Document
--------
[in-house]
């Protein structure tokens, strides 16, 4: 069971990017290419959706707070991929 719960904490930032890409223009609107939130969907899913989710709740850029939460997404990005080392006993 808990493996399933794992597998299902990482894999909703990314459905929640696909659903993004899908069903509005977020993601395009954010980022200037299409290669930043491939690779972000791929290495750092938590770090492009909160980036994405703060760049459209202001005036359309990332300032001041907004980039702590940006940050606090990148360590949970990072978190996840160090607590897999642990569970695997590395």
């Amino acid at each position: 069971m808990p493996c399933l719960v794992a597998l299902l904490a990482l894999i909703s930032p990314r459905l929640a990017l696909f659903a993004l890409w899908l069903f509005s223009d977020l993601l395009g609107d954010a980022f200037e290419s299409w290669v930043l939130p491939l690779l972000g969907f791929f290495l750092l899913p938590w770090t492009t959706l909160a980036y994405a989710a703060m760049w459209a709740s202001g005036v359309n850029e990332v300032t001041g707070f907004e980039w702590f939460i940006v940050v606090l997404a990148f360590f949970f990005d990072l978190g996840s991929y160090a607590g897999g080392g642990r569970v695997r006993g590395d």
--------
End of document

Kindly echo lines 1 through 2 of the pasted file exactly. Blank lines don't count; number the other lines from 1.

[in-house]
């Protein structure tokens, strides 16, 4: 069971990017290419959706707070991929 719960904490930032890409223009609107939130969907899913989710709740850029939460997404990005080392006993 808990493996399933794992597998299902990482894999909703990314459905929640696909659903993004899908069903509005977020993601395009954010980022200037299409290669930043491939690779972000791929290495750092938590770090492009909160980036994405703060760049459209202001005036359309990332300032001041907004980039702590940006940050606090990148360590949970990072978190996840160090607590897999642990569970695997590395």